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Casebook Vol. 22 no. 1 - January 2014

From the case files

MPS works hard to defend claims wherever possible. Part of a strong defence is having knowledgeable and skilled expert witnesses to demonstrate that the doctor in question has acted in the patient’s best interests and in line with good medical practice.

Perhaps the best defence of all is making sure your diagnosis and treatment plans are of the requisite standard; examinations (where necessary) are thorough and welldocumented; informed consent is both taken and recorded; and note-keeping is accurate and contemporaneous.

In “The twisted knee”, Ms C brought a claim against Dr A, alleging, amongst other things, that he had negligently performed an arthroscopy in the absence of an MRI scan and unreasonably diagnosed a meniscal tear. Expert opinion found no liability on the part of Dr A, concluding that his preoperative working diagnosis was eminently reasonable in light of Ms C’s symptoms and signs. As a result, the claim was subsequently discontinued and no payment was made.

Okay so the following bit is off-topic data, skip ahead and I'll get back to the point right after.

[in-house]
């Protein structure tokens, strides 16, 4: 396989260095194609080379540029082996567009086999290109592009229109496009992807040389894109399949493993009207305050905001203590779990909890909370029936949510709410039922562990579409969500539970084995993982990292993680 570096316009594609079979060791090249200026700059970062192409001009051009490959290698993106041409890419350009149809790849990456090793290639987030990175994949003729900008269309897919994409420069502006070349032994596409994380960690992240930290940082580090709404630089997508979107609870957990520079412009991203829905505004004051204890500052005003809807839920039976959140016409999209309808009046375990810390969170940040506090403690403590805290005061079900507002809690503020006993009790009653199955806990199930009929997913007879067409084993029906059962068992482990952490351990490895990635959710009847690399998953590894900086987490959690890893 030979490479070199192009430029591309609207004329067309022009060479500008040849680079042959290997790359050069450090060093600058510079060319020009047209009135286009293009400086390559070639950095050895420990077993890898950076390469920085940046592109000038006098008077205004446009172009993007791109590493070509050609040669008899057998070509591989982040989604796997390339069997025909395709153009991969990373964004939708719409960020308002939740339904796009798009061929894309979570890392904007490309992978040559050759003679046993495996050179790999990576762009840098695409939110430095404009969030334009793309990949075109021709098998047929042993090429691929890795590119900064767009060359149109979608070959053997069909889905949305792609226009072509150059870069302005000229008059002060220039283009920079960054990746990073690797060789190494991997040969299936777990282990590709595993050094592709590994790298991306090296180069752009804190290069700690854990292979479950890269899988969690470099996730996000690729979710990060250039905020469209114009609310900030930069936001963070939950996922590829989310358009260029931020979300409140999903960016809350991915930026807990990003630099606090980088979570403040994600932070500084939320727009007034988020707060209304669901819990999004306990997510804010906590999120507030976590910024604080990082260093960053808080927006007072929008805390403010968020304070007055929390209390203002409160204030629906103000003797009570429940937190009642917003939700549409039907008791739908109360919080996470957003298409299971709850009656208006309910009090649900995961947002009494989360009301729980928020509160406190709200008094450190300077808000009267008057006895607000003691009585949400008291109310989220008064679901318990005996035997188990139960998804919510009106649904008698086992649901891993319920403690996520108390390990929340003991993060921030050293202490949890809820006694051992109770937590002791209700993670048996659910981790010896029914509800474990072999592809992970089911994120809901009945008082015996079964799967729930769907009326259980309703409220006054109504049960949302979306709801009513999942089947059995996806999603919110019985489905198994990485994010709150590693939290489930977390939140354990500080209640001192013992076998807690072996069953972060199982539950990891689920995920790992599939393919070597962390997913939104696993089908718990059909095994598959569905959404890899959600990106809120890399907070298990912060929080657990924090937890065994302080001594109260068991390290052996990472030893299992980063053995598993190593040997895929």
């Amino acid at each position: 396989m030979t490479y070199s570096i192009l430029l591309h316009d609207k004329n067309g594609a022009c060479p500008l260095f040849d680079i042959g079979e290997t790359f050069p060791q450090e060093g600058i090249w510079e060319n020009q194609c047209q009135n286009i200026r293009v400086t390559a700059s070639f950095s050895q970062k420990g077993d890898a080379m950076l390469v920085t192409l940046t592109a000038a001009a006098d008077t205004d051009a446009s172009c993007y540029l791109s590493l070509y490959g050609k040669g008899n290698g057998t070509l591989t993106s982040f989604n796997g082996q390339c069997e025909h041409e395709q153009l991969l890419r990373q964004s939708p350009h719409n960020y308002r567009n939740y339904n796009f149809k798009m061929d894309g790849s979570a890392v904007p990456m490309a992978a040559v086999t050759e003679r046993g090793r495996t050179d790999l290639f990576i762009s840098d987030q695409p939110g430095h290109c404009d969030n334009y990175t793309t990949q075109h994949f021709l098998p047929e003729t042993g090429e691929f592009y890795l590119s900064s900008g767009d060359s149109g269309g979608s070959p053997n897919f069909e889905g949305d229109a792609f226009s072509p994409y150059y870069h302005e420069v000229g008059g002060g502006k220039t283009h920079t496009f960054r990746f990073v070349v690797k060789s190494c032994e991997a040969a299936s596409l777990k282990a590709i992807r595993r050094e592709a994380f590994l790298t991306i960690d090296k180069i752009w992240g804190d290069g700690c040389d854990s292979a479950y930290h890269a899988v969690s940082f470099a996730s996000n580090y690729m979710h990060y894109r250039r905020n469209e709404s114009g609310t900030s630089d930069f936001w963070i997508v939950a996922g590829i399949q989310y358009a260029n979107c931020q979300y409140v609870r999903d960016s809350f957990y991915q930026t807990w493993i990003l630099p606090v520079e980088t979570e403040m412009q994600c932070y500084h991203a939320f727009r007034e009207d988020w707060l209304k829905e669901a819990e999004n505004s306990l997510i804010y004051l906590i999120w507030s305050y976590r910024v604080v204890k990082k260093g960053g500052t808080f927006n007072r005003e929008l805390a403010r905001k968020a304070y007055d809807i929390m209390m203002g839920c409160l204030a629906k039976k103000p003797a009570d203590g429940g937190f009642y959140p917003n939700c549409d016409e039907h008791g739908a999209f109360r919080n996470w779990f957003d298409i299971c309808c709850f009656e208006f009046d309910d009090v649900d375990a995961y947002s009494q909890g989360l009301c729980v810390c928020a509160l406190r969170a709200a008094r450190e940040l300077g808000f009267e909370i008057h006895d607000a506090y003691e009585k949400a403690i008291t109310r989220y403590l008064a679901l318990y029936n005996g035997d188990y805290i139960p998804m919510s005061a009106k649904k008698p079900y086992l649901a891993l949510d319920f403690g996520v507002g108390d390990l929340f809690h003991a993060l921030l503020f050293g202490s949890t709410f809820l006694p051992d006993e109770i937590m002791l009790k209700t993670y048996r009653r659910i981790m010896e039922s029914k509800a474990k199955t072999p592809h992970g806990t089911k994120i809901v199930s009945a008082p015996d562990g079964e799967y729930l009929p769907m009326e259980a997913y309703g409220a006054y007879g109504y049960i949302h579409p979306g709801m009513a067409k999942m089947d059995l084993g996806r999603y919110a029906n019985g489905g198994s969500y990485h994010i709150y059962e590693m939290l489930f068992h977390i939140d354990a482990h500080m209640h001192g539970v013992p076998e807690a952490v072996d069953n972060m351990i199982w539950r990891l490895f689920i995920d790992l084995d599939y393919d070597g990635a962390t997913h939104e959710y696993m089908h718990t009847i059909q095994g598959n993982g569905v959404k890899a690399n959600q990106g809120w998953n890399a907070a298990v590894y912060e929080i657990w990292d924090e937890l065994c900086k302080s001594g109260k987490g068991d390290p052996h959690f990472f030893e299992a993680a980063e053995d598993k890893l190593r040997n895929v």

Sometimes, when a case cannot be defended, MPS works on a member’s behalf to ensure a favourable settlement. For example, in “Common can be complicated”, Miss G’s family alleged she was unable to use public transport unaccompanied due to her persistent symptoms, which they argued would hinder future employment prospects. MPS’s legal team made use of video surveillance, which provided evidence that Miss G could use public transport independently; therefore reducing the final settlement offer significantly.

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